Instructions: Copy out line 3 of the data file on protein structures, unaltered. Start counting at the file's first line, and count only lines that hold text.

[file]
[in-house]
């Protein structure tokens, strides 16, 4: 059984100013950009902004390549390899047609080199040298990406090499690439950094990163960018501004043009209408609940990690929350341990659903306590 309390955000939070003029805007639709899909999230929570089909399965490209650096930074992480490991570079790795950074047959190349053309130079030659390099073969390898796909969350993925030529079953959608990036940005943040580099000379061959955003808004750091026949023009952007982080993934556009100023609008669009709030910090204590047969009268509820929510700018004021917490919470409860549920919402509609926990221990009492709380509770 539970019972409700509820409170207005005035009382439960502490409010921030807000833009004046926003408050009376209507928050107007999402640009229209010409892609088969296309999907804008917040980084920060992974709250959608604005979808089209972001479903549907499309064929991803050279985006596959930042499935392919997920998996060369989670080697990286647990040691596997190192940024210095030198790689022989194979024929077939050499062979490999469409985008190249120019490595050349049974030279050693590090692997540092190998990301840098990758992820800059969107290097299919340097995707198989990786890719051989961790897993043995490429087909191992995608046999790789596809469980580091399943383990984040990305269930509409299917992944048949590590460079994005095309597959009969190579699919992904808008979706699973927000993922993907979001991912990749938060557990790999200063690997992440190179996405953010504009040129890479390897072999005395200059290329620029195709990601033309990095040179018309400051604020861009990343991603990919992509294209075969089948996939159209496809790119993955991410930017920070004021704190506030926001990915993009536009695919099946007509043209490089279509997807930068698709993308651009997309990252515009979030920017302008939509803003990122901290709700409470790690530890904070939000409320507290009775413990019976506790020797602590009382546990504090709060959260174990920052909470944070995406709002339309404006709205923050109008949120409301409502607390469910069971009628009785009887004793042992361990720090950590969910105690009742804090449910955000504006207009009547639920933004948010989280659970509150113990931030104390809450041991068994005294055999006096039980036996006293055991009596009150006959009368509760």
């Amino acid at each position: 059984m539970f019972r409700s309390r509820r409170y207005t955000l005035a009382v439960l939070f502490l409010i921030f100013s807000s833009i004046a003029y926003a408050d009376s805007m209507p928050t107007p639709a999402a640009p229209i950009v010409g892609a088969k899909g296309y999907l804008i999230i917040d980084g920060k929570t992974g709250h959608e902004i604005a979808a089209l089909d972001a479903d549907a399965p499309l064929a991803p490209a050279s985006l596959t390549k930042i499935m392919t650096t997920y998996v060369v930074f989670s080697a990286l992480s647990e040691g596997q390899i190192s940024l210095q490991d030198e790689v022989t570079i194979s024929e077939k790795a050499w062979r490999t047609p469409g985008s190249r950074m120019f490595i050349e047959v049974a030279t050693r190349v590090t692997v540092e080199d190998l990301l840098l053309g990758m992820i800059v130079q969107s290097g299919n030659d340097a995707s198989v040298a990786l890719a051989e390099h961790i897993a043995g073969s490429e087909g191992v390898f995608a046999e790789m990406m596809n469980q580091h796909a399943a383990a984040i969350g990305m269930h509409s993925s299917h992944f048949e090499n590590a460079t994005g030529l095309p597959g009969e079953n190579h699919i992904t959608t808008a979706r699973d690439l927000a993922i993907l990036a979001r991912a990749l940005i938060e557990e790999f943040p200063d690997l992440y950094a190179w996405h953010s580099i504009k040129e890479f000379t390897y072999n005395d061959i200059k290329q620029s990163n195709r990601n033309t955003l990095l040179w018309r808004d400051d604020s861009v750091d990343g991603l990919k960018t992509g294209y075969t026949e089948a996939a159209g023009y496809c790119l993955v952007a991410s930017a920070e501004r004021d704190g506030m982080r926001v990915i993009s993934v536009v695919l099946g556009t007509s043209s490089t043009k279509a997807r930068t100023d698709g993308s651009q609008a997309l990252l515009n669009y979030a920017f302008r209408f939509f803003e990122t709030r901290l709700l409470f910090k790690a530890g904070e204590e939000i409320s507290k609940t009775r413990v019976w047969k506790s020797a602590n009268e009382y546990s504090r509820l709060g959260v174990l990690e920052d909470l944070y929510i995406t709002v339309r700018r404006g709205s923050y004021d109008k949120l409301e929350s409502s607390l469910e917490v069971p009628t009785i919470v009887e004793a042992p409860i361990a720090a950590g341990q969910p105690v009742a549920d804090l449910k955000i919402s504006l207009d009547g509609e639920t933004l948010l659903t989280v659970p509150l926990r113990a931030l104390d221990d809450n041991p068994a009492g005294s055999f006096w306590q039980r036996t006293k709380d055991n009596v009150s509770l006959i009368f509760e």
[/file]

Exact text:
């Amino acid at each position: 059984m539970f019972r409700s309390r509820r409170y207005t955000l005035a009382v439960l939070f502490l409010i921030f100013s807000s833009i004046a003029y926003a408050d009376s805007m209507p928050t107007p639709a999402a640009p229209i950009v010409g892609a088969k899909g296309y999907l804008i999230i917040d980084g920060k929570t992974g709250h959608e902004i604005a979808a089209l089909d972001a479903d549907a399965p499309l064929a991803p490209a050279s985006l596959t390549k930042i499935m392919t650096t997920y998996v060369v930074f989670s080697a990286l992480s647990e040691g596997q390899i190192s940024l210095q490991d030198e790689v022989t570079i194979s024929e077939k790795a050499w062979r490999t047609p469409g985008s190249r950074m120019f490595i050349e047959v049974a030279t050693r190349v590090t692997v540092e080199d190998l990301l840098l053309g990758m992820i800059v130079q969107s290097g299919n030659d340097a995707s198989v040298a990786l890719a051989e390099h961790i897993a043995g073969s490429e087909g191992v390898f995608a046999e790789m990406m596809n469980q580091h796909a399943a383990a984040i969350g990305m269930h509409s993925s299917h992944f048949e090499n590590a460079t994005g030529l095309p597959g009969e079953n190579h699919i992904t959608t808008a979706r699973d690439l927000a993922i993907l990036a979001r991912a990749l940005i938060e557990e790999f943040p200063d690997l992440y950094a190179w996405h953010s580099i504009k040129e890479f000379t390897y072999n005395d061959i200059k290329q620029s990163n195709r990601n033309t955003l990095l040179w018309r808004d400051d604020s861009v750091d990343g991603l990919k960018t992509g294209y075969t026949e089948a996939a159209g023009y496809c790119l993955v952007a991410s930017a920070e501004r004021d704190g506030m982080r926001v990915i993009s993934v536009v695919l099946g556009t007509s043209s490089t043009k279509a997807r930068t100023d698709g993308s651009q609008a997309l990252l515009n669009y979030a920017f302008r209408f939509f803003e990122t709030r901290l709700l409470f910090k790690a530890g904070e204590e939000i409320s507290k609940t009775r413990v019976w047969k506790s020797a602590n009268e009382y546990s504090r509820l709060g959260v174990l990690e920052d909470l944070y929510i995406t709002v339309r700018r404006g709205s923050y004021d109008k949120l409301e929350s409502s607390l469910e917490v069971p009628t009785i919470v009887e004793a042992p409860i361990a720090a950590g341990q969910p105690v009742a549920d804090l449910k955000i919402s504006l207009d009547g509609e639920t933004l948010l659903t989280v659970p509150l926990r113990a931030l104390d221990d809450n041991p068994a009492g005294s055999f006096w306590q039980r036996t006293k709380d055991n009596v009150s509770l006959i009368f509760e």